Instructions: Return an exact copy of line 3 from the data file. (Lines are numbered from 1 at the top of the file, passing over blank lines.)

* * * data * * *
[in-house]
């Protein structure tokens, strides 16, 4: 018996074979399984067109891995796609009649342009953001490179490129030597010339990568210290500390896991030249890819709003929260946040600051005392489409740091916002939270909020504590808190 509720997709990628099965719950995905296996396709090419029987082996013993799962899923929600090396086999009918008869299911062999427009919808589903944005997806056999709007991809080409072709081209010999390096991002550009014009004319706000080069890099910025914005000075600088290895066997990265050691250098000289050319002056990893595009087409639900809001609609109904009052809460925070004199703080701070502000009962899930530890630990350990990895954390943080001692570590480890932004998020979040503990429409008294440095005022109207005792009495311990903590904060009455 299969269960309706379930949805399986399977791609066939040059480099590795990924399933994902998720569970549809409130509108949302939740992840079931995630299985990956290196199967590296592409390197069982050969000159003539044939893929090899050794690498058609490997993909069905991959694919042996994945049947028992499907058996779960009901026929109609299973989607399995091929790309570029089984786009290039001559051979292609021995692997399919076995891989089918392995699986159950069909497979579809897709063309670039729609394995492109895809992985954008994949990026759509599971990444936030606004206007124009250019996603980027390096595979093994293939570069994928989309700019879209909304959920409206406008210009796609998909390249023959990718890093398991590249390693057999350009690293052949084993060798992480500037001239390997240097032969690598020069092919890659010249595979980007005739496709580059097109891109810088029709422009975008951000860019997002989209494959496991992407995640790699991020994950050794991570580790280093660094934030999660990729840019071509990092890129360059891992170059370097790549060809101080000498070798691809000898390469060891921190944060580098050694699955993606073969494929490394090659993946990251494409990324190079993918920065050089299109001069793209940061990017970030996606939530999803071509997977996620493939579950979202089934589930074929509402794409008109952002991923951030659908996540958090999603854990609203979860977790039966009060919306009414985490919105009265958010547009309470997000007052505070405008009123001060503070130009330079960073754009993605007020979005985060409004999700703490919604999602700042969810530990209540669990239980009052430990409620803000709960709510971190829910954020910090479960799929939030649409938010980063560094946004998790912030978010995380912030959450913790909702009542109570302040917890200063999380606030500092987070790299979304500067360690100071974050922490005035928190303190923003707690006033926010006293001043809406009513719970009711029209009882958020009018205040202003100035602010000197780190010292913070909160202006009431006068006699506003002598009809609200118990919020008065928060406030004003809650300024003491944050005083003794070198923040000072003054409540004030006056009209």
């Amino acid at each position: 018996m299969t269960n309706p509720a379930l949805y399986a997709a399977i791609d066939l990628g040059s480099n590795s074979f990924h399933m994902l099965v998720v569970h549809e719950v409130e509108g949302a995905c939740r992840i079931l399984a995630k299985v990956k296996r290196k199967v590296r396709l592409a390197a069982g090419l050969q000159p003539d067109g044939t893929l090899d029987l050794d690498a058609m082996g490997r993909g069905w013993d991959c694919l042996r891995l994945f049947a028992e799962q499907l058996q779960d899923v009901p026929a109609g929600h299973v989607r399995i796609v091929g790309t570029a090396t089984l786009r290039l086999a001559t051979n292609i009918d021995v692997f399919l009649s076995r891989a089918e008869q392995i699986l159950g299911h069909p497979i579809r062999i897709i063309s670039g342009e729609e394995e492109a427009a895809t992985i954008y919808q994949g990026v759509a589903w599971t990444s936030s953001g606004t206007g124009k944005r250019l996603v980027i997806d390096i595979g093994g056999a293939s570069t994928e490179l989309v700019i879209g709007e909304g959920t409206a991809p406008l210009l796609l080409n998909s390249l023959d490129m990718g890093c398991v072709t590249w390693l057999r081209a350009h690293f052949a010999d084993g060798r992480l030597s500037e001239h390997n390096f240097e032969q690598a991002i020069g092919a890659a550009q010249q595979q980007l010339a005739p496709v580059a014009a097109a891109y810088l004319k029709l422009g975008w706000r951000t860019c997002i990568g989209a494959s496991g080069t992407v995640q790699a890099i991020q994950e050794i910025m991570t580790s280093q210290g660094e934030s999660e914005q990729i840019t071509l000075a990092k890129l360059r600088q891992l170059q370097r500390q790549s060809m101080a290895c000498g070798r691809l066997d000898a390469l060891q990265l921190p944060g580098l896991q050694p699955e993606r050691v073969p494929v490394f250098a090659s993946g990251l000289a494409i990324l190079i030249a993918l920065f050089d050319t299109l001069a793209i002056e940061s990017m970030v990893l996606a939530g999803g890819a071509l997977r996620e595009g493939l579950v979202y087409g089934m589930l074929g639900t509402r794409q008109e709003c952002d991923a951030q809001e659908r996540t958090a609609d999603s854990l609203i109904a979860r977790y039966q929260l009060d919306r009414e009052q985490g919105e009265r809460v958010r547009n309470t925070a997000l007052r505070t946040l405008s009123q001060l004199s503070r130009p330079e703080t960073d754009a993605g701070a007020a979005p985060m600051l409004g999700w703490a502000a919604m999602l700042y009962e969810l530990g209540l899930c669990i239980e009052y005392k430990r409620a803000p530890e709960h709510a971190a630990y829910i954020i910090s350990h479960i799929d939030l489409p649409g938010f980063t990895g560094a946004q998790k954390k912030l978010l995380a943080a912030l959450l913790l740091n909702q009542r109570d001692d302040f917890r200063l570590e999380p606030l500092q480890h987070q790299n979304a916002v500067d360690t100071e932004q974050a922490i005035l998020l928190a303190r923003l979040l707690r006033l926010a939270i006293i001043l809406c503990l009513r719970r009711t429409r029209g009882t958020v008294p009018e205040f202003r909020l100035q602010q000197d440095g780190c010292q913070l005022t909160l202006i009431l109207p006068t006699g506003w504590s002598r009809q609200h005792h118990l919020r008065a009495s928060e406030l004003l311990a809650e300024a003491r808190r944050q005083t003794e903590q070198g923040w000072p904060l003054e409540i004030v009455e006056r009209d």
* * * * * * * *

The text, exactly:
């Amino acid at each position: 018996m299969t269960n309706p509720a379930l949805y399986a997709a399977i791609d066939l990628g040059s480099n590795s074979f990924h399933m994902l099965v998720v569970h549809e719950v409130e509108g949302a995905c939740r992840i079931l399984a995630k299985v990956k296996r290196k199967v590296r396709l592409a390197a069982g090419l050969q000159p003539d067109g044939t893929l090899d029987l050794d690498a058609m082996g490997r993909g069905w013993d991959c694919l042996r891995l994945f049947a028992e799962q499907l058996q779960d899923v009901p026929a109609g929600h299973v989607r399995i796609v091929g790309t570029a090396t089984l786009r290039l086999a001559t051979n292609i009918d021995v692997f399919l009649s076995r891989a089918e008869q392995i699986l159950g299911h069909p497979i579809r062999i897709i063309s670039g342009e729609e394995e492109a427009a895809t992985i954008y919808q994949g990026v759509a589903w599971t990444s936030s953001g606004t206007g124009k944005r250019l996603v980027i997806d390096i595979g093994g056999a293939s570069t994928e490179l989309v700019i879209g709007e909304g959920t409206a991809p406008l210009l796609l080409n998909s390249l023959d490129m990718g890093c398991v072709t590249w390693l057999r081209a350009h690293f052949a010999d084993g060798r992480l030597s500037e001239h390997n390096f240097e032969q690598a991002i020069g092919a890659a550009q010249q595979q980007l010339a005739p496709v580059a014009a097109a891109y810088l004319k029709l422009g975008w706000r951000t860019c997002i990568g989209a494959s496991g080069t992407v995640q790699a890099i991020q994950e050794i910025m991570t580790s280093q210290g660094e934030s999660e914005q990729i840019t071509l000075a990092k890129l360059r600088q891992l170059q370097r500390q790549s060809m101080a290895c000498g070798r691809l066997d000898a390469l060891q990265l921190p944060g580098l896991q050694p699955e993606r050691v073969p494929v490394f250098a090659s993946g990251l000289a494409i990324l190079i030249a993918l920065f050089d050319t299109l001069a793209i002056e940061s990017m970030v990893l996606a939530g999803g890819a071509l997977r996620e595009g493939l579950v979202y087409g089934m589930l074929g639900t509402r794409q008109e709003c952002d991923a951030q809001e659908r996540t958090a609609d999603s854990l609203i109904a979860r977790y039966q929260l009060d919306r009414e009052q985490g919105e009265r809460v958010r547009n309470t925070a997000l007052r505070t946040l405008s009123q001060l004199s503070r130009p330079e703080t960073d754009a993605g701070a007020a979005p985060m600051l409004g999700w703490a502000a919604m999602l700042y009962e969810l530990g209540l899930c669990i239980e009052y005392k430990r409620a803000p530890e709960h709510a971190a630990y829910i954020i910090s350990h479960i799929d939030l489409p649409g938010f980063t990895g560094a946004q998790k954390k912030l978010l995380a943080a912030l959450l913790l740091n909702q009542r109570d001692d302040f917890r200063l570590e999380p606030l500092q480890h987070q790299n979304a916002v500067d360690t100071e932004q974050a922490i005035l998020l928190a303190r923003l979040l707690r006033l926010a939270i006293i001043l809406c503990l009513r719970r009711t429409r029209g009882t958020v008294p009018e205040f202003r909020l100035q602010q000197d440095g780190c010292q913070l005022t909160l202006i009431l109207p006068t006699g506003w504590s002598r009809q609200h005792h118990l919020r008065a009495s928060e406030l004003l311990a809650e300024a003491r808190r944050q005083t003794e903590q070198g923040w000072p904060l003054e409540i004030v009455e006056r009209d």